If you’re interested in Digital Pedagogy and the discussion around it you need not look further than the work of Jessie Stommel. He’s perhaps my favourite writer and provocateur on the subject. Always clear concise and thought provoking Jesse has an amazing way of bringing together the practices of teaching, the systems of education and the ways we merge these with technology and learning.
This slidedeck seems to be more of a visually supported essay (one who’s format I’m going to take note of) and delves into the word of Assessment. Assessment is very much at the heart of todays education system whether we like it or not and it impacts K-12 all the way through to Higher Ed. The system we’ve created to “measure learning” (because I am sceptical that it actually does this) is predicated on placing a numerical value on learning - an abstraction of a proxy of a complex, multi-temporal, biological function. I find it incredible that we seek to simplify this function rather than embrace it’s beauty and complexity.
Jesse’s article is incredibly insightful:
We’ve built an impenetrable phalanx of clarity, certainty, and defensibility. There is no space for student agency in a system of incessant grading, ranking, and scoring. The grade takes the complexity of human interaction within a learning environment and makes it machine-readable: [A/A-] [A-/B+] [F+] [97%] [59%] [18/20] [10/20]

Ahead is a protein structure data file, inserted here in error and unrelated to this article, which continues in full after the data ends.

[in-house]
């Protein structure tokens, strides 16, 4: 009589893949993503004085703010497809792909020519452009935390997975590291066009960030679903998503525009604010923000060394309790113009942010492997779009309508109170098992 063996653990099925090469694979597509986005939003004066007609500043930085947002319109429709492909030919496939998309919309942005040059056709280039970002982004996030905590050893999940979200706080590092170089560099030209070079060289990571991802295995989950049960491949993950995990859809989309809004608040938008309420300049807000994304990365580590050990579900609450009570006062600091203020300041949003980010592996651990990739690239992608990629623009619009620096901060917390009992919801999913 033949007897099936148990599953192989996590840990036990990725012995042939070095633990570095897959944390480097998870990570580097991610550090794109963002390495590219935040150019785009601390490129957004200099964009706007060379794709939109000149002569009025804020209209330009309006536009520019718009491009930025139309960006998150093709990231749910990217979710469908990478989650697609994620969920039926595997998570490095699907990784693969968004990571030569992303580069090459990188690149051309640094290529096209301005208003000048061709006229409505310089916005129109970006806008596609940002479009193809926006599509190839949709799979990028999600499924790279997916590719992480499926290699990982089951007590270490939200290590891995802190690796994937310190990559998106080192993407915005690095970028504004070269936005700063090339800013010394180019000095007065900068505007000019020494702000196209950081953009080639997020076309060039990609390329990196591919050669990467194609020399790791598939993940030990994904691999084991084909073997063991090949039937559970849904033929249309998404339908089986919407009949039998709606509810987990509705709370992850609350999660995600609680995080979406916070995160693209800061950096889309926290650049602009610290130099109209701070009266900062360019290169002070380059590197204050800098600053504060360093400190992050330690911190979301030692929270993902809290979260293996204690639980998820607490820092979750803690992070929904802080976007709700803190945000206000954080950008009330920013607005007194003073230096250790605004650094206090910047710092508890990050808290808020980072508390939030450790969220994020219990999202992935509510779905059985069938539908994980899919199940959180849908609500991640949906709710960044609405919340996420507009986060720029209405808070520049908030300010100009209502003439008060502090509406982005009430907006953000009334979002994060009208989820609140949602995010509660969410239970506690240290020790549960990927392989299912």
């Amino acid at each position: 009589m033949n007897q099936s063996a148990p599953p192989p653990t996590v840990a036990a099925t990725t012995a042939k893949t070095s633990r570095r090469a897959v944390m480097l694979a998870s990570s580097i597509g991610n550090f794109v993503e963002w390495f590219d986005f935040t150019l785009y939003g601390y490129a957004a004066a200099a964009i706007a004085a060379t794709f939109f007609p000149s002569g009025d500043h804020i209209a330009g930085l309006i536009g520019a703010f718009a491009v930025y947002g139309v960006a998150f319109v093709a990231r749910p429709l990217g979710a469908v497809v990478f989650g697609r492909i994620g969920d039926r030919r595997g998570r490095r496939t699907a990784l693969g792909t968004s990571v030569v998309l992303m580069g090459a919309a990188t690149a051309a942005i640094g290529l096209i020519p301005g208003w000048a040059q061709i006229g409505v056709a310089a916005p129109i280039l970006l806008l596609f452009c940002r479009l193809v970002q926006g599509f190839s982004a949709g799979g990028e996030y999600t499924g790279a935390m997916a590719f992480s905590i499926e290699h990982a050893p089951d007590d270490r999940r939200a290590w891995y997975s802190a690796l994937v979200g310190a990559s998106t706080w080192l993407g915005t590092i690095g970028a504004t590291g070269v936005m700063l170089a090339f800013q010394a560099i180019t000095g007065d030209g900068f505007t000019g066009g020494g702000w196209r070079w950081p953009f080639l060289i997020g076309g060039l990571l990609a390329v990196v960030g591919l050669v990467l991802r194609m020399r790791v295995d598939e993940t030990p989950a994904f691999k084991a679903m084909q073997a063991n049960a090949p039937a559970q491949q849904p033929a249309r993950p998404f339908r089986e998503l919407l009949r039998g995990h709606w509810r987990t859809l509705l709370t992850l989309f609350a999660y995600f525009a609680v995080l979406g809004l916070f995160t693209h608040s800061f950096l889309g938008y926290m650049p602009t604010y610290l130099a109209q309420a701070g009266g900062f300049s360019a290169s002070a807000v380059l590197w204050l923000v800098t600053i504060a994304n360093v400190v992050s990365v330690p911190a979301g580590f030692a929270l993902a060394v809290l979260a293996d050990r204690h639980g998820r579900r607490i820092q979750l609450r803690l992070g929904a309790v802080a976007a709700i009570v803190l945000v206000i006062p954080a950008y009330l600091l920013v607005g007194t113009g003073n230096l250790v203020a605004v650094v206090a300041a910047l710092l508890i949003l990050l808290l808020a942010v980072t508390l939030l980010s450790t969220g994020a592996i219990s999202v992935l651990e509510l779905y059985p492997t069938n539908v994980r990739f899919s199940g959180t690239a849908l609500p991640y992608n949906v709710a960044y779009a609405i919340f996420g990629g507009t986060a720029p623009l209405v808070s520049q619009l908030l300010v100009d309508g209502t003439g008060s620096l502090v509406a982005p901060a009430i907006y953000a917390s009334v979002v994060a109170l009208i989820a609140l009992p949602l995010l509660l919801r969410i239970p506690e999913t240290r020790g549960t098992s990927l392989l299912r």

While I’m not opposed to a grading system - in the sense of a standardised system that facilitates transactions and transparency - what we have now is very much a bastardised version of that. Where the aim of learning is the grade, rather than it acting as a compass.
Can we work to design a new approach to assessment within digital systems that focuses on formative rather than summative assessment, intrinsic rather than extrinsic motivation, relationships rather than ranking, emergence rather than predetermined outcomes?
Jesse goes on to argue the case for greater student agency, for students to be part of the actual process of “learning” rather than the recipients of “it”.
Source: Learning is Not a Mechanism: Assessment, Student Agency, and Digital Spaces
Image: Voice and Data by Chris Campbell shared BY-NC